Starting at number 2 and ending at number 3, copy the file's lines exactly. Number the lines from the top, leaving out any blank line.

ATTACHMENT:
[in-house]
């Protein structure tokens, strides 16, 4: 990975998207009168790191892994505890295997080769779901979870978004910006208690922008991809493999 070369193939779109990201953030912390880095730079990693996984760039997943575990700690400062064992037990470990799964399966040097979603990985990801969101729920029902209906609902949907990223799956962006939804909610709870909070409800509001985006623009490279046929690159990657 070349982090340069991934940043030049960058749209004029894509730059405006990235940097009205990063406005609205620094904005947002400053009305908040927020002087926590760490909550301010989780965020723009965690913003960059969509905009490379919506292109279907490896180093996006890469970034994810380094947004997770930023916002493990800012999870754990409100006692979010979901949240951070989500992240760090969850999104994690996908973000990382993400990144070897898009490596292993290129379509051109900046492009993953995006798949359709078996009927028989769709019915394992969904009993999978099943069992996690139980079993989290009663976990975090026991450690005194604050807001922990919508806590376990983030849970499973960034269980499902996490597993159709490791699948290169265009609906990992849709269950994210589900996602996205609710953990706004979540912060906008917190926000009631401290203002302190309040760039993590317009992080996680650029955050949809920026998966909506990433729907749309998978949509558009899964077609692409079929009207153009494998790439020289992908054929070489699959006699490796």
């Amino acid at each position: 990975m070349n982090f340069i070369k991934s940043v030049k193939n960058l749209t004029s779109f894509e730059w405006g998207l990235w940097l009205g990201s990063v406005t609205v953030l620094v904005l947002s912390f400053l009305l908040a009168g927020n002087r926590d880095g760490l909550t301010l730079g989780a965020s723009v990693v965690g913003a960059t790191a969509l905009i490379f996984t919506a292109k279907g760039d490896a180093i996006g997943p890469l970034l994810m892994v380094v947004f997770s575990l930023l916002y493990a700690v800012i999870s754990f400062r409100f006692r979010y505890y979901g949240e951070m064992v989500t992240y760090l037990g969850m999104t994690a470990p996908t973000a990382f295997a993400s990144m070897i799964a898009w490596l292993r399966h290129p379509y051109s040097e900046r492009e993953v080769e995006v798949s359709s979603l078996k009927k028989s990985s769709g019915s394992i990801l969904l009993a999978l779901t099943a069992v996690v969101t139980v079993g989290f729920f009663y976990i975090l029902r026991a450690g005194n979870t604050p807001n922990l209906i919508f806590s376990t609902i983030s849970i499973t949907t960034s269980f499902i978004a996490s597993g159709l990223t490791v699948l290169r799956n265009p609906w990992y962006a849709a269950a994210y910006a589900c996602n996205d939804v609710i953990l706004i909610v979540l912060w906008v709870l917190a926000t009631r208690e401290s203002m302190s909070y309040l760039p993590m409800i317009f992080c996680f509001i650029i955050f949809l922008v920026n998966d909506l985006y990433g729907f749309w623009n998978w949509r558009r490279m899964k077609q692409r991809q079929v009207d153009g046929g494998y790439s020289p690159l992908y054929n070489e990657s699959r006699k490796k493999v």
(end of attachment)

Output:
């Protein structure tokens, strides 16, 4: 990975998207009168790191892994505890295997080769779901979870978004910006208690922008991809493999 070369193939779109990201953030912390880095730079990693996984760039997943575990700690400062064992037990470990799964399966040097979603990985990801969101729920029902209906609902949907990223799956962006939804909610709870909070409800509001985006623009490279046929690159990657 070349982090340069991934940043030049960058749209004029894509730059405006990235940097009205990063406005609205620094904005947002400053009305908040927020002087926590760490909550301010989780965020723009965690913003960059969509905009490379919506292109279907490896180093996006890469970034994810380094947004997770930023916002493990800012999870754990409100006692979010979901949240951070989500992240760090969850999104994690996908973000990382993400990144070897898009490596292993290129379509051109900046492009993953995006798949359709078996009927028989769709019915394992969904009993999978099943069992996690139980079993989290009663976990975090026991450690005194604050807001922990919508806590376990983030849970499973960034269980499902996490597993159709490791699948290169265009609906990992849709269950994210589900996602996205609710953990706004979540912060906008917190926000009631401290203002302190309040760039993590317009992080996680650029955050949809920026998966909506990433729907749309998978949509558009899964077609692409079929009207153009494998790439020289992908054929070489699959006699490796």
């Amino acid at each position: 990975m070349n982090f340069i070369k991934s940043v030049k193939n960058l749209t004029s779109f894509e730059w405006g998207l990235w940097l009205g990201s990063v406005t609205v953030l620094v904005l947002s912390f400053l009305l908040a009168g927020n002087r926590d880095g760490l909550t301010l730079g989780a965020s723009v990693v965690g913003a960059t790191a969509l905009i490379f996984t919506a292109k279907g760039d490896a180093i996006g997943p890469l970034l994810m892994v380094v947004f997770s575990l930023l916002y493990a700690v800012i999870s754990f400062r409100f006692r979010y505890y979901g949240e951070m064992v989500t992240y760090l037990g969850m999104t994690a470990p996908t973000a990382f295997a993400s990144m070897i799964a898009w490596l292993r399966h290129p379509y051109s040097e900046r492009e993953v080769e995006v798949s359709s979603l078996k009927k028989s990985s769709g019915s394992i990801l969904l009993a999978l779901t099943a069992v996690v969101t139980v079993g989290f729920f009663y976990i975090l029902r026991a450690g005194n979870t604050p807001n922990l209906i919508f806590s376990t609902i983030s849970i499973t949907t960034s269980f499902i978004a996490s597993g159709l990223t490791v699948l290169r799956n265009p609906w990992y962006a849709a269950a994210y910006a589900c996602n996205d939804v609710i953990l706004i909610v979540l912060w906008v709870l917190a926000t009631r208690e401290s203002m302190s909070y309040l760039p993590m409800i317009f992080c996680f509001i650029i955050f949809l922008v920026n998966d909506l985006y990433g729907f749309w623009n998978w949509r558009r490279m899964k077609q692409r991809q079929v009207d153009g046929g494998y790439s020289p690159l992908y054929n070489e990657s699959r006699k490796k493999v």